Sexual orientation may be influenced by prenatal levels of testosterone and oestrogen. There is evidence that the ratio of the length of 2nd and 4th digits (2D:4D) is negatively related to prenatal testosterone and positively to oestrogen. We report that (a) 2D:4D was lower in a sample of 88 homosexual men than in 88 sex- and age-matched controls recruited without regard to sexual orientation, (b) within the homosexual sample, there was a significant positive relationship between mean 2D:4D ratio and exclusive homosexuality, (c) overall, there was a decrease in 2D:4D from controls to homosexual men to bisexual men and (d) fraternal birth order, a positive predictor of male homosexuality, was not associated with 2D:4D in a sample of 240 Caucasian men recruited without regard to sexual orientation and 45 homosexual men.Further work is needed to confirm the relationships between 2D:4D and sexual orientation. However, these and other recent data tend to support an association between male homosexuality and high fetal testosterone. Very high testosterone levels may be associated with a sexual preference for both men and women.
The ratio between the length of the 2nd and 4th digit (2D:4D) is sexually dimorphic, with mean male 2D:4D lower than mean female 2D:4D. It recently was suggested that 2D:4D is negatively correlated with prenatal testosterone and positively correlated with prenatal estrogen. It is argued that high prenatal testosterone and low estrogen (indicated by low 2D:4D) favors the male fetus and low prenatal testosterone and high estrogen (indicated by high 2D:4D) favors the female fetus. The patterns of expression of 2D:4D are interpreted in terms of sexually antagonistic genes.We report data on the following. (a) reproductive success and 2D:4D from England, Germany, Spain, Hungary (ethnic Hungarians and Gypsy subjects), Poland, and Jamaica (women only). Significant negative associations were found between 2D:4D in men and reproductive success in the English and Spanish samples and significant positive relationships between 2D:4D in women and reproductive success in the English, German, and Hungarian samples. The English sample also showed that married women had higher 2D:4D ratios than unmarried women, suggesting male choice for a correlate of high ratio in women, and that a female 2D:4D ratio greater than male 2D:4D predicted high reproductive success within couples. Comparison of 2D:4D ratios of 62 father:child pairs gave a significant positive relationship. This suggested that genes inherited from the father had some influence on the formation of the 2D:4D ratio. Waist:hip ratio in a sample of English and Jamaican women was negatively related to 2D:4D. (b) Sex and population differences in mean 2D:4D in samples from England, Germany, Spain, Hungary (including ethnic Hungarians and Gypsy subjects), Poland, Jamaica, Finland, and South Africa (a Zulu sample). Significant sex and population differences in mean 2D:4D were apparent.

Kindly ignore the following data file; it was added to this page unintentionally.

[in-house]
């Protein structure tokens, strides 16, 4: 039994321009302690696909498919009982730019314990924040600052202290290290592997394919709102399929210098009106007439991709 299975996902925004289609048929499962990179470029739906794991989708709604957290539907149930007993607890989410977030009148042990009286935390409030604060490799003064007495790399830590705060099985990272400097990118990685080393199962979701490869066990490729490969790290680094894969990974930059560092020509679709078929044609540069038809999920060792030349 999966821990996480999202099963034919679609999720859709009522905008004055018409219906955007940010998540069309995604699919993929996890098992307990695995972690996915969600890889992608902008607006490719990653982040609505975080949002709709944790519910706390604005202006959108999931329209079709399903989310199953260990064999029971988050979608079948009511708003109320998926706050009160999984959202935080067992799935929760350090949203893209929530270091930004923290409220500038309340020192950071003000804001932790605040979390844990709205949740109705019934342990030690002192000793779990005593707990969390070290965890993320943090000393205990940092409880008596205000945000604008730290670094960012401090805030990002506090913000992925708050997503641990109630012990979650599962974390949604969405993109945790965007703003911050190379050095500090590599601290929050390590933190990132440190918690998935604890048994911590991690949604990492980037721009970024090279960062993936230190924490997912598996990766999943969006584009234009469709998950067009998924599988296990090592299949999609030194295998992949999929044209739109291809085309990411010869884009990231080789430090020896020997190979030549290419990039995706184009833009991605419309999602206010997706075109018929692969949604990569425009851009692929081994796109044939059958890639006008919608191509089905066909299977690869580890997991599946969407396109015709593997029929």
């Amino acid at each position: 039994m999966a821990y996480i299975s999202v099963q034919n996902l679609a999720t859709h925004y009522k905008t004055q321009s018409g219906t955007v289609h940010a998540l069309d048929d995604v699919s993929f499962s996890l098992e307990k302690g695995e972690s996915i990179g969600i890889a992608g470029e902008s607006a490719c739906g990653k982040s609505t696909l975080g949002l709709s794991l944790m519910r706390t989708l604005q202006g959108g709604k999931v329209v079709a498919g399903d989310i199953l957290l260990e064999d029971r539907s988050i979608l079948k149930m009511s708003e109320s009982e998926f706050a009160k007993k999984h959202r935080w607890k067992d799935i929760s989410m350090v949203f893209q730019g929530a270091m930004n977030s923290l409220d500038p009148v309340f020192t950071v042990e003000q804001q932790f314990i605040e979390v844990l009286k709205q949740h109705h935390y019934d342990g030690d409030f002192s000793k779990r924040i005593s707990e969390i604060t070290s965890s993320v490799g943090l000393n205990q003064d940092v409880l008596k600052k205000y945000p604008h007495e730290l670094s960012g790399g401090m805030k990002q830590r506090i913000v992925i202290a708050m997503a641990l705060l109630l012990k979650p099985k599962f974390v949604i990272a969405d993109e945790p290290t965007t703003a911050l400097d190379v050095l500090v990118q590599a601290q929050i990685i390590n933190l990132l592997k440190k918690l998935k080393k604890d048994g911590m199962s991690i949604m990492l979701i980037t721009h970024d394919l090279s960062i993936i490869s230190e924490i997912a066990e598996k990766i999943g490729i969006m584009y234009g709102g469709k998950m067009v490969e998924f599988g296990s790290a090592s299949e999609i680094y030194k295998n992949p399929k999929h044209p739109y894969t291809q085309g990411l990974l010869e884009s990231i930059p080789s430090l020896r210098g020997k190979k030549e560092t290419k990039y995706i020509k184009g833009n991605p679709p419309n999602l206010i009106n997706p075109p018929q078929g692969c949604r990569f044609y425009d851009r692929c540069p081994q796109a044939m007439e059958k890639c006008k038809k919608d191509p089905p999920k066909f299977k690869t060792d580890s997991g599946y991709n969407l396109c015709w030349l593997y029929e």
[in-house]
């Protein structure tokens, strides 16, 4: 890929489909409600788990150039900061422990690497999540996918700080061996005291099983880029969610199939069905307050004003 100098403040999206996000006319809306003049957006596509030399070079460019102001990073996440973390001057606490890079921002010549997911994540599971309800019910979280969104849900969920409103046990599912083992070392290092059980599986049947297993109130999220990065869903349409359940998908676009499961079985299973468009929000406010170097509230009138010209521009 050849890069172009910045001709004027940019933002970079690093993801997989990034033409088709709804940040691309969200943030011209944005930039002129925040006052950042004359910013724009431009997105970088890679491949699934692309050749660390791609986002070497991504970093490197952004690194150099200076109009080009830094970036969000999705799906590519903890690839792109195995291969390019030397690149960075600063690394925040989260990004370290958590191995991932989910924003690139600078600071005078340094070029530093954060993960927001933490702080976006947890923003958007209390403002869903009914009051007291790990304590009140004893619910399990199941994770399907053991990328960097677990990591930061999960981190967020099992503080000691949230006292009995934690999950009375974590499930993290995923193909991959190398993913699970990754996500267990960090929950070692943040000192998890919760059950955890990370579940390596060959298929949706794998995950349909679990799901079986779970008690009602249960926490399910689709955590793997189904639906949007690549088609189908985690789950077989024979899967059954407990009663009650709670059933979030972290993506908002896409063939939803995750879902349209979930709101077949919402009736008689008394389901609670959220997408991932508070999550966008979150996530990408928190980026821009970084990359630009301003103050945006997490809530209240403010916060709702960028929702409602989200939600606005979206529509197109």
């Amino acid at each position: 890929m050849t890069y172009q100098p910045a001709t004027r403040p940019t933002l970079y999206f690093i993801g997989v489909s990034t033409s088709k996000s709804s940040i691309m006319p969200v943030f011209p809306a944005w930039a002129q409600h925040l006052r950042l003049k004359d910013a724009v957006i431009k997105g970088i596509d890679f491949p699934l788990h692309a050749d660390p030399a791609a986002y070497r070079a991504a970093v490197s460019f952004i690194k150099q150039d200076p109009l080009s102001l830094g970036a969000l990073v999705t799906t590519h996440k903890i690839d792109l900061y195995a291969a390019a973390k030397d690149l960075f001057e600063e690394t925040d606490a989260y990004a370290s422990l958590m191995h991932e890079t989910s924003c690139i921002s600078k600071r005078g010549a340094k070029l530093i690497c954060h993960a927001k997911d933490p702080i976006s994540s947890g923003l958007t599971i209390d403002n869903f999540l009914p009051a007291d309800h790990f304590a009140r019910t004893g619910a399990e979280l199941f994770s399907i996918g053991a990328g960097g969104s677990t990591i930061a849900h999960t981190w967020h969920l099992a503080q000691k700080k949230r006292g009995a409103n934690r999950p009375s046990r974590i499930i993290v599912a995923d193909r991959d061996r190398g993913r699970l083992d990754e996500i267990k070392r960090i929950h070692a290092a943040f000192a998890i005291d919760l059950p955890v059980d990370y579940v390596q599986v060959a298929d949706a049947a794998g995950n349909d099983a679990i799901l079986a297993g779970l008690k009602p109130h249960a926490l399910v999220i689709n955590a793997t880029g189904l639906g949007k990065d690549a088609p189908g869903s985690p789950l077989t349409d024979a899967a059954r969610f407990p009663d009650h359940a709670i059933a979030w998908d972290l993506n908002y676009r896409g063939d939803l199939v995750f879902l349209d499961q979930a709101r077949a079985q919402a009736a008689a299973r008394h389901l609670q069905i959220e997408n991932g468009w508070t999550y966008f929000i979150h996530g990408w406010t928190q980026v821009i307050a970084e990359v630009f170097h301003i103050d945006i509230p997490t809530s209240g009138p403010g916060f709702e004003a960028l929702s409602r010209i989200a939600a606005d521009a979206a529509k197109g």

A woman's reproductive value decreases over her reproductive life span and it is therefore predicted that the likelihood of termination of investment in a child decreases with increasing age. An eventual increase in termination ratio in the oldest age groups, as is often found in abortion statistics, could depend on older women on average having larger families rather than on age per se. We used data on abortions and births in Sweden during 1994 to investigate how abortion ratio is related to age and parity of women. We found that age-specific abortion ratio is U-shaped (i.e. that it is highest for the youngest and for the oldest age groups) in each parity class from zero to four children but that age-dependence breaks down in higher parity classes (5, >/=6). Thus, for each of the parity classes 0-4, the incidence of abortion decreases with age up to a point, but increases again as women approach menopause. This late increase in induced abortion ratio seems to depend on age per se. The data indicate that abortion ratio is an inverse function of fertility, and that investment in new reproduction gradually decreases as a woman approaches menopause. Assuming grandmothering as an important driving force in human life history evolution, such a pattern might indicate that the transition from behavioural investment in one's own children to one's grandchildren is a gradual process similar to the decline in ovarian function.